Some of you have asked me how to go about starting a home baking business, so here is a 3-part series on how my little home business started, how to start yours, and tips.

My little home baking business has been a lot of fun, and has helped us out financially. It’s something I’ve been able to do from home quite well, although it requires help from my husband in terms of helping out with the boys from time to time! 🙂

I started baking at home to sell just over 2 years ago. I had saved up and bought myself a Nutrimill, to grind my own grain into flour. (I already owned a Bosch mixer, which is an awesome mixer!) A friend asked if I would bake bread for her to use in a food bar at a Christmas show. She offered to sell some for me, as well. It was my first time selling like this, and I had a lot of fun! It was a lot of work, and my timing was off, but I was learning. 🙂  I sold most of the breads I managed to make in time, probably about 16 loaves or so.

That was the beginning for me. People started wondering about this yummy bread someone in town had made. 🙂  I started selling a few loaves every Saturday in a little shop in town. How often I sell it has varied a lot over the past two years, ranging from a few loaves every few days, to a few loaves once a month! It is based on how much time I am willing and able to put into it. Since my own family is priority for me, I don’t sell it as often as I could.

As word of my bread started spreading, and people became interested in buying it, I started renting a table in shows and craft fairs. My first show was at an Earth Day show. Since I was selling bread made from local organic fresh-ground flour, it fit quite well! 🙂  Then I started booking tables at 1-2 Christmas shows a year as well. I sell at a local farmer’s market 2-3 times per summer.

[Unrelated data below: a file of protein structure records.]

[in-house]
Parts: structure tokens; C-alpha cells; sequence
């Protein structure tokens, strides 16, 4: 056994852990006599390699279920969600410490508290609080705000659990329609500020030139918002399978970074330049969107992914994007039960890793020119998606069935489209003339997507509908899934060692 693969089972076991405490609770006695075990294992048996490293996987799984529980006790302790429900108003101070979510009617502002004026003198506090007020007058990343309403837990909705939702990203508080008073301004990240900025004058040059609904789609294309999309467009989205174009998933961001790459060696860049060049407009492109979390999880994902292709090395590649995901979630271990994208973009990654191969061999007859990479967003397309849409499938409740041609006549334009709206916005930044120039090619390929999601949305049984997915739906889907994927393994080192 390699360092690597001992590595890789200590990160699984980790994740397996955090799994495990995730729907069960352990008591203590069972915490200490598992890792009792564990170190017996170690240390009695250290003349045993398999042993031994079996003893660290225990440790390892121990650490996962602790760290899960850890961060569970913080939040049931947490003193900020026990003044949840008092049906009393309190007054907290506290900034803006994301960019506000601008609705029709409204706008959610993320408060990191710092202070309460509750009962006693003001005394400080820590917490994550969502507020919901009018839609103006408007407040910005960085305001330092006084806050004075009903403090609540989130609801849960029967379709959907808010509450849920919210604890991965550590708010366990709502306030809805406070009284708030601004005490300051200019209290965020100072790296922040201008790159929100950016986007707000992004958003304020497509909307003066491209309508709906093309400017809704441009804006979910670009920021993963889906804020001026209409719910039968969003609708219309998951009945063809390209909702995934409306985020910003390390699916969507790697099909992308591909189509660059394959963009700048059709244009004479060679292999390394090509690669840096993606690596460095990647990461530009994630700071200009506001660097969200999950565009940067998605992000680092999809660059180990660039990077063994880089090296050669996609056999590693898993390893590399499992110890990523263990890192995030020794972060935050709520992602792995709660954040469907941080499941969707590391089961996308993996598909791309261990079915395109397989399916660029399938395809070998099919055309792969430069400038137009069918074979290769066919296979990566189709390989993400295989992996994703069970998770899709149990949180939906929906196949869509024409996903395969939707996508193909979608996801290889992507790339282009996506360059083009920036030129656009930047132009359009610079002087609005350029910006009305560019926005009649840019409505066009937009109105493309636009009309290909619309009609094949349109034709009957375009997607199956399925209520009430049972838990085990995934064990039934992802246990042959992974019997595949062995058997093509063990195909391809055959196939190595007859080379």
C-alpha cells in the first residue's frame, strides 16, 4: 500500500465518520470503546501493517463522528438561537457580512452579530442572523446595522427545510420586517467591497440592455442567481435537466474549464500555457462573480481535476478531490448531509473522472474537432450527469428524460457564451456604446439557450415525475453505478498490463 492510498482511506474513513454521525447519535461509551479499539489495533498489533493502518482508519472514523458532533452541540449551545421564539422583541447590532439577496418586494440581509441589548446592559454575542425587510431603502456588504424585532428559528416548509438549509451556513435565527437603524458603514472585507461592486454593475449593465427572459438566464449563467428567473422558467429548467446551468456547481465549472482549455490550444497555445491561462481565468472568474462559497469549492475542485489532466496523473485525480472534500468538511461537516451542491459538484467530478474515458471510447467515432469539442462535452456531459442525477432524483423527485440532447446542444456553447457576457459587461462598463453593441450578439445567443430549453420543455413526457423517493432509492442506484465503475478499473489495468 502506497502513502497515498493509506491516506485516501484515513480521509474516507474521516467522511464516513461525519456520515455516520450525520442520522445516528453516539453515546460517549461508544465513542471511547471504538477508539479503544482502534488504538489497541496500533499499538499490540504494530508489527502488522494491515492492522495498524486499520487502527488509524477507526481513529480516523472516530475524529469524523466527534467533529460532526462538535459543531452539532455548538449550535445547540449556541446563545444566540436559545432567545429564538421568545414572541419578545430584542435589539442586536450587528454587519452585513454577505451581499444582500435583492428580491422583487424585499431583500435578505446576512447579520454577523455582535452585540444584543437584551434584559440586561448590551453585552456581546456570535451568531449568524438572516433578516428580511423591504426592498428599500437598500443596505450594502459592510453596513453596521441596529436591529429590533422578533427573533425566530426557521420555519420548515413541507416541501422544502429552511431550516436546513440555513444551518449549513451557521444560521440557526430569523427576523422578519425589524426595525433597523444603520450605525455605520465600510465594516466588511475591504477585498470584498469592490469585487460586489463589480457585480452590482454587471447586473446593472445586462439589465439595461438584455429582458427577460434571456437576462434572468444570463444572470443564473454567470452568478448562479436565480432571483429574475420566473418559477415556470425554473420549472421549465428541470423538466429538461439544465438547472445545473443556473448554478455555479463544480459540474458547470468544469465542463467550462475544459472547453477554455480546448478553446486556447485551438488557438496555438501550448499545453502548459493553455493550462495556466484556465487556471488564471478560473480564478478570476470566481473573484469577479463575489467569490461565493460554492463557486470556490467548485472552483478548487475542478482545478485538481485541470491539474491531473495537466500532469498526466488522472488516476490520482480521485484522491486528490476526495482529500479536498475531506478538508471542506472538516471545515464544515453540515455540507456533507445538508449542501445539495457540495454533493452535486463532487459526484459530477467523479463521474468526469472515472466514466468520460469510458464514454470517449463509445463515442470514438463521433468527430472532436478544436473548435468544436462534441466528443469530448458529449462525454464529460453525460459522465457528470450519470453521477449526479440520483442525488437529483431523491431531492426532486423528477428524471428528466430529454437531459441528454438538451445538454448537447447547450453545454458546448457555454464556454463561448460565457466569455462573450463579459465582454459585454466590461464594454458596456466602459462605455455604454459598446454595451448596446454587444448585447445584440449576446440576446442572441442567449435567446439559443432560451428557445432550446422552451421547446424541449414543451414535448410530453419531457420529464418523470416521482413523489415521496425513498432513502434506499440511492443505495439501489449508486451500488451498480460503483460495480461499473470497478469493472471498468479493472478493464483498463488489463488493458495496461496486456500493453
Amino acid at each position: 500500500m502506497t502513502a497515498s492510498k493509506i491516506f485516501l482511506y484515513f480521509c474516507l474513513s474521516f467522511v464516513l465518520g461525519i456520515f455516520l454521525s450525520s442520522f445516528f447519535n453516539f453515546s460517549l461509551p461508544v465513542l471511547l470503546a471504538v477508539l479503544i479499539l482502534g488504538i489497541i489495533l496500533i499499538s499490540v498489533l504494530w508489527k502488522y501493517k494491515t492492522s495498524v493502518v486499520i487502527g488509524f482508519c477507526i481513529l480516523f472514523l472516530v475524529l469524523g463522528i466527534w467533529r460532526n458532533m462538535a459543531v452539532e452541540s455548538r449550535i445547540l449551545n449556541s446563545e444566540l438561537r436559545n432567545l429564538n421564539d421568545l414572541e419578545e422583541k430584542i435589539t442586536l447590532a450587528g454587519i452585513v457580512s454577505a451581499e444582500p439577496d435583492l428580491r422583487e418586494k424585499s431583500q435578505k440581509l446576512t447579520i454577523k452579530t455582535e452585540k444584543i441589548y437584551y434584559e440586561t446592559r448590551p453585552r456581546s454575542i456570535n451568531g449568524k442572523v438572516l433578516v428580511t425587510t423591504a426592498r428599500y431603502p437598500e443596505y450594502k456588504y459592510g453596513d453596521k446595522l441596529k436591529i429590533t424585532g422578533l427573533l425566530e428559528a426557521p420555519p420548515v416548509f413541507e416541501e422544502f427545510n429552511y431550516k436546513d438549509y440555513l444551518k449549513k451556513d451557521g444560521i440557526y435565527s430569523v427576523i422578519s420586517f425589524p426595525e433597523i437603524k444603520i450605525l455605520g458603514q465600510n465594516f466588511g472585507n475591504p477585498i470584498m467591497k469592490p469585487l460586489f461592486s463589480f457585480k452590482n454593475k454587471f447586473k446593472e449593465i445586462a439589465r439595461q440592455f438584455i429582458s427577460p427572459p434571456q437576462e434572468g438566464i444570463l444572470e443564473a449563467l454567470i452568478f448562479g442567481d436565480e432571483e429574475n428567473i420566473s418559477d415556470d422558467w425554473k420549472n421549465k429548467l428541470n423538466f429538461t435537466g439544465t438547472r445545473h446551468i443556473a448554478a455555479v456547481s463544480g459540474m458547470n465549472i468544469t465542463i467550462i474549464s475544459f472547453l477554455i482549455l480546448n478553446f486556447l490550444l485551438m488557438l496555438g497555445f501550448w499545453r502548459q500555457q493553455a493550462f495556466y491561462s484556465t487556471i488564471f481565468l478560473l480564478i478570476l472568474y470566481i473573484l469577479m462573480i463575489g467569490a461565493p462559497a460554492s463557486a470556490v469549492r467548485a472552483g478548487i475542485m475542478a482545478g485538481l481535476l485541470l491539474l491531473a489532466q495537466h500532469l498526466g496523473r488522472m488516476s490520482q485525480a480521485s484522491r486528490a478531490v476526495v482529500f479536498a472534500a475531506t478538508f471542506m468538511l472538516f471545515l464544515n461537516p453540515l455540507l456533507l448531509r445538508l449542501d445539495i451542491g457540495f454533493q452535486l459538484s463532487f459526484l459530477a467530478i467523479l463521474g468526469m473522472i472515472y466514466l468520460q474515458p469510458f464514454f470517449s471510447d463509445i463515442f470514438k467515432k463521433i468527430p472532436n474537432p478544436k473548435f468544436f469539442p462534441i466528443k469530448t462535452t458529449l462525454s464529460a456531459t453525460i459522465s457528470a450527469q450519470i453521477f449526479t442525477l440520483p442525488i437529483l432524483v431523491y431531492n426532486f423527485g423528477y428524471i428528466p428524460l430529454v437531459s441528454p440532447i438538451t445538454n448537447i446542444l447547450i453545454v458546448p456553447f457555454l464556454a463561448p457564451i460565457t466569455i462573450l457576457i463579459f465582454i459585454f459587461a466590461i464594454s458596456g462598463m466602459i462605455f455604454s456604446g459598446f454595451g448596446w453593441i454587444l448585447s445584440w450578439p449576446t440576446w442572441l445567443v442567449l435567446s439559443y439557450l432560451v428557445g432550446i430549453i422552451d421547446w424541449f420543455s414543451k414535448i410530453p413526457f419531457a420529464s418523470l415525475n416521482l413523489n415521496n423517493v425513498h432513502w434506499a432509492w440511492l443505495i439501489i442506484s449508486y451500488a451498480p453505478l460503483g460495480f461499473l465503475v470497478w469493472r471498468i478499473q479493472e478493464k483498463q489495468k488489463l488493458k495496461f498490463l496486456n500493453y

Over time, the content of what I sell has expended. I started with only selling 100% wheat bread, to selling 4 types of breads: 100% wheat, 100% spelt, Rye, and Multigrain (made with 100% wheat flour, and a mixture of up to 16 different grains!). I also add, as time allows, bagels, muffins, cookies, whoopee pies, Christmas baking trays, and cinnamon rolls.

Obviously, I’ve learned a few tricks to get quicker at baking! My kitchen is organized in a way that I can easily access what I need. I know where everything is. I am blessed to have a large kitchen now, but it is still possible in smaller kitchens! My friend has a tiny kitchen and does amazing bake sales! 🙂

I have slowly gotten better equipment (with money I’ve made from my baking). I have many, many measuring cups and spoons. I currently have 15 bread pans! I even got a new oven that would accommodate two full batches of bread overlapping (or cooking at once)! Those are all things that came gradually. The bottom line is that if you have an oven, you can bake and make money and slowly buy more equipment!

With time, I’ve learned what works best, and to go with that. One example is that people are not used to homemade bread. It doesn’t last as long as store-bought since it is not full of preservatives. I used to sell large loaves of bread made in a 9×5 pan. Some people stopped buying because they couldn’t finish the loaf and it got wasted. With that knowledge in mind, I found a good deal on bread pans and bought 12 more pans in a small size, 9×4”! I reduced the price per loaf (small loaf), and people love that size a lot more. Find out what people like, and go with that!

My son helping make doughnuts! He shaped the dough as a loaf of bread. He helped me, and watched me, make hundreds of loaves and learned to make very decent loaves of bread at age 2! 🙂

On Wednesday, I will post 10 tips to keep in mind as you start a home baking business!

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